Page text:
the Making of Amends

Natasha Marin. Photo by James Arzente

In late July I observed a dramatic shift in my newsfeed. More and more people locally and around the globe were sharing emotionally provocative media and talking about escalating racial tensions—a shift in sentiment following police killings of people of color, mass shootings and a growing awareness of a system that tolerates so much brutality. I was feeling an emotional crescendo. Something had to be done.

So I launched a modest social media experiment called Reparations, hoping to restore my faith in humanity. Reparations was initially a Facebook Event Page where the well-meaning could become the well-doing. I imagined a space wherein people of color could make clear their immediate needs, while also opening the door for others to kinesthetically experience the value of leveraging their privilege. Requests initially ranged from help building a chicken coop to offers for skill sharing, advocacy, self-care and material support. Within 72 hours, the concept invoked by this social experiment had connected with people all over the world.

Digital engagement is a passion of mine. I’ve been using social media to bring people together for 10-plus years, through projects such as Miko Kuro’s Midnight Tea, which uses time, tea and technology to create Genuine Encounters, to Red Lineage, which allows people of all ages and backgrounds to reimagine themselves as part of the human family using poetry.

Humans are social animals. We just need more practice caring for ourselves as a community. In communities people look out for each other. We trust each other enough to survive together. We can ask for help and we can joyfully provide it.

That was my hope for Reparations. The reality turned out to be much more nuanced and dynamic. One man, on dialysis since 2010, asked for help with some bills and, almost as an afterthought, a kidney. Minutes later his estranged sister sent me a private message, saying she’d learned of his health problems via the Reparations page, and was going to see if she was a match.

User experience is important for projects involving digital engagement. As requests and offerings poured in via Facebook, it became more and more challenging for participants to connect—the feed was moving too quickly. So I built a sister website,, and made offerings and requests searchable by keyword, city and category.

I had no idea I was about to be the target of so much anti-Black racist hatred.

The first wave of backlash came in the form of an InfoWars piece with the sole function of galvanizing its readership’s allergic reaction to the word “reparations.” InfoWars corralled uninformed White Supremacists from around the world, and hate-filled messages rolled in by the hundreds. I was doxxed and harassed on Facebook. I was asked if I was trying to start a race war. Um, no. Can I live?

Not shockingly, this negative attention brought even more media coverage and soon, my life as an obscure artist was over. A solid month of of television, radio, online and print media followed, each leading to more reactions, many of them missing the point. I persevered because my exhaustion, my feelings, my own challenging circumstances did not compare to the collective need for healing and repair. It didn’t take long for 14-hour days spent at a computer with take-out for dinner to become the norm for me and my kids.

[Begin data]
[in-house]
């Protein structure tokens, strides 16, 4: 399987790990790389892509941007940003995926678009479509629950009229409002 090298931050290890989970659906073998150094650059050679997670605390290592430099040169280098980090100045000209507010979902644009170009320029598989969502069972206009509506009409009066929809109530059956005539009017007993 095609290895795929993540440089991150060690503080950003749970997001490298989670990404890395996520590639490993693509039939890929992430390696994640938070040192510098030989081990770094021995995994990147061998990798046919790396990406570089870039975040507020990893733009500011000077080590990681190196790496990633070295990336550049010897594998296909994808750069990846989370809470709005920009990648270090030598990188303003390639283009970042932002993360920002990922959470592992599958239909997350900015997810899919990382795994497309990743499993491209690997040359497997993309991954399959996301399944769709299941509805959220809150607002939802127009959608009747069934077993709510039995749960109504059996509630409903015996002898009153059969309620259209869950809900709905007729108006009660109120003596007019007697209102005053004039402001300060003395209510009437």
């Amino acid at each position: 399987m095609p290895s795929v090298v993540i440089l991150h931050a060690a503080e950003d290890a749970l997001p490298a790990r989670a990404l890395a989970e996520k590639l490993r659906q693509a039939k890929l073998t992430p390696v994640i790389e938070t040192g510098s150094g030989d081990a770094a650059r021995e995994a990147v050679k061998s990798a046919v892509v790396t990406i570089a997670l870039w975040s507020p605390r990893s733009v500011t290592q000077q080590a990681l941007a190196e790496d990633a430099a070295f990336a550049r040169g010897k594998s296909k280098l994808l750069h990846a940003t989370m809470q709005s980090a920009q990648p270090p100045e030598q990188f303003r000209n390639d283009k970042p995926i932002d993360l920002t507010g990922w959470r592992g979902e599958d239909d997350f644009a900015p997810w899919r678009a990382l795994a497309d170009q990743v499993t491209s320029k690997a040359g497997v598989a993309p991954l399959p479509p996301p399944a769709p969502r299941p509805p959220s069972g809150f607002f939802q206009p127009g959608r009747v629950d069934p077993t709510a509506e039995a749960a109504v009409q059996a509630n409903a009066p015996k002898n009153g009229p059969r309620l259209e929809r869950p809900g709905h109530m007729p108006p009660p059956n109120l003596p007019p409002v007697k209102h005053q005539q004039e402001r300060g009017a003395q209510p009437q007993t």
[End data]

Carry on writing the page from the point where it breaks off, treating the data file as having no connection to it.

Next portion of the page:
“Fuck you, you half-breed n-. No one alive owes you shit, you stupid c-. Kill yourself, you fucking ignorant, self-righteous, racist c-.” By the time I received this email, four days after the project launched, I was more offended at the “half-breed” assumption than anything else. I mouthed the words “full-breed thankyouverymuch” and kept it moving. I had work to do.

The Troll Slayers and The Shrine of Asshats followed. The former is a diverse group of people who make donations every time a troll posts a racist comment and the latter a public place to witness the very real and contemporary racism lobbed at those involved in the Reparations project.
Through all of this, my social media feeds remain in clear harmonic unison: Things. Are. Not. OK. It is not OK that a 23-year-old mother would be shot and killed in front of her five-year-old son. I cannot keep pretending to be OK. I use the hashtag #NoChill on Facebook as I try to describe the frayed experience of being in a body like mine in this country at this time. How can I feel safe here under these circumstances? I cannot pretend to be anything other than a Black woman, a mother of two children, trying to survive physically and emotionally during a time of apparent crisis.

It is especially challenging to be OK when people don’t realize that claiming “Whiteness,” rather than an ethnic or cultural heritage, is claiming superiority. It is violence that can be measured. Whiteness, a social construct, a strategy, only serves the purpose of creating oppression. It is inhumane to claim “White” in a time when people are insisting that Black Lives Matter.

For people who identify as “White” to feel powerless to affect today’s sociopolitically charged climate seems irresponsible to me. Is power intersectional? Can you claim a power position and feel powerless at the same time? If you are powerless as I am to becoming the next woman dead, then you are motivated on a visceral level, as I am, to make substantive positive change for yourself and others.

If we can do better for each other, maybe we should.